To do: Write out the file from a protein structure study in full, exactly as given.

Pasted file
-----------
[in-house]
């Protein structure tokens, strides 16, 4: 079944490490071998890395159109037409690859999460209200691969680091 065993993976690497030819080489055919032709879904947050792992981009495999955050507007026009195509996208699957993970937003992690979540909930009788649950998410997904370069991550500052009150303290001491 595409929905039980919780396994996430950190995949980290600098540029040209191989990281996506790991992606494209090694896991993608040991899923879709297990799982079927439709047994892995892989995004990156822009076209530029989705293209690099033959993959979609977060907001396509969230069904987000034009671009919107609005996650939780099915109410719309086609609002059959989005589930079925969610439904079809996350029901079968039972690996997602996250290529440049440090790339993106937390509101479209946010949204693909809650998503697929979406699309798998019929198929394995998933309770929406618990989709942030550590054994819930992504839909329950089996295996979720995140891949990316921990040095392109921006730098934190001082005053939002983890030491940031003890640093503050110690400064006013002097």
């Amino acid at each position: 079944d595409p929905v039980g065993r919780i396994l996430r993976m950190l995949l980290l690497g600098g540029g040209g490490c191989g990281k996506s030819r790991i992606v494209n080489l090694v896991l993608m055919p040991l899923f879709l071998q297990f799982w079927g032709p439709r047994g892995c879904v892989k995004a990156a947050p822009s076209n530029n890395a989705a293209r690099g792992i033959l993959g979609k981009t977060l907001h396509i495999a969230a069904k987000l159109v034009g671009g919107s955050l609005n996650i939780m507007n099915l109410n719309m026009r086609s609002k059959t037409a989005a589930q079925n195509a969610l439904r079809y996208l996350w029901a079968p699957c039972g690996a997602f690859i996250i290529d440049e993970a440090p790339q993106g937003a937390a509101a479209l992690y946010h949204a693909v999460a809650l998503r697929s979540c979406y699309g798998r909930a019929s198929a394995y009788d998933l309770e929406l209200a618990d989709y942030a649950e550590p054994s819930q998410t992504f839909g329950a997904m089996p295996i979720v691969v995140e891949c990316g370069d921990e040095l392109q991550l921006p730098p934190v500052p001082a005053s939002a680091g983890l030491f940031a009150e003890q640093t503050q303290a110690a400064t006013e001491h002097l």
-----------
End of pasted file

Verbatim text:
[in-house]
């Protein structure tokens, strides 16, 4: 079944490490071998890395159109037409690859999460209200691969680091 065993993976690497030819080489055919032709879904947050792992981009495999955050507007026009195509996208699957993970937003992690979540909930009788649950998410997904370069991550500052009150303290001491 595409929905039980919780396994996430950190995949980290600098540029040209191989990281996506790991992606494209090694896991993608040991899923879709297990799982079927439709047994892995892989995004990156822009076209530029989705293209690099033959993959979609977060907001396509969230069904987000034009671009919107609005996650939780099915109410719309086609609002059959989005589930079925969610439904079809996350029901079968039972690996997602996250290529440049440090790339993106937390509101479209946010949204693909809650998503697929979406699309798998019929198929394995998933309770929406618990989709942030550590054994819930992504839909329950089996295996979720995140891949990316921990040095392109921006730098934190001082005053939002983890030491940031003890640093503050110690400064006013002097």
């Amino acid at each position: 079944d595409p929905v039980g065993r919780i396994l996430r993976m950190l995949l980290l690497g600098g540029g040209g490490c191989g990281k996506s030819r790991i992606v494209n080489l090694v896991l993608m055919p040991l899923f879709l071998q297990f799982w079927g032709p439709r047994g892995c879904v892989k995004a990156a947050p822009s076209n530029n890395a989705a293209r690099g792992i033959l993959g979609k981009t977060l907001h396509i495999a969230a069904k987000l159109v034009g671009g919107s955050l609005n996650i939780m507007n099915l109410n719309m026009r086609s609002k059959t037409a989005a589930q079925n195509a969610l439904r079809y996208l996350w029901a079968p699957c039972g690996a997602f690859i996250i290529d440049e993970a440090p790339q993106g937003a937390a509101a479209l992690y946010h949204a693909v999460a809650l998503r697929s979540c979406y699309g798998r909930a019929s198929a394995y009788d998933l309770e929406l209200a618990d989709y942030a649950e550590p054994s819930q998410t992504f839909g329950a997904m089996p295996i979720v691969v995140e891949c990316g370069d921990e040095l392109q991550l921006p730098p934190v500052p001082a005053s939002a680091g983890l030491f940031a009150e003890q640093t503050q303290a110690a400064t006013e001491h002097l």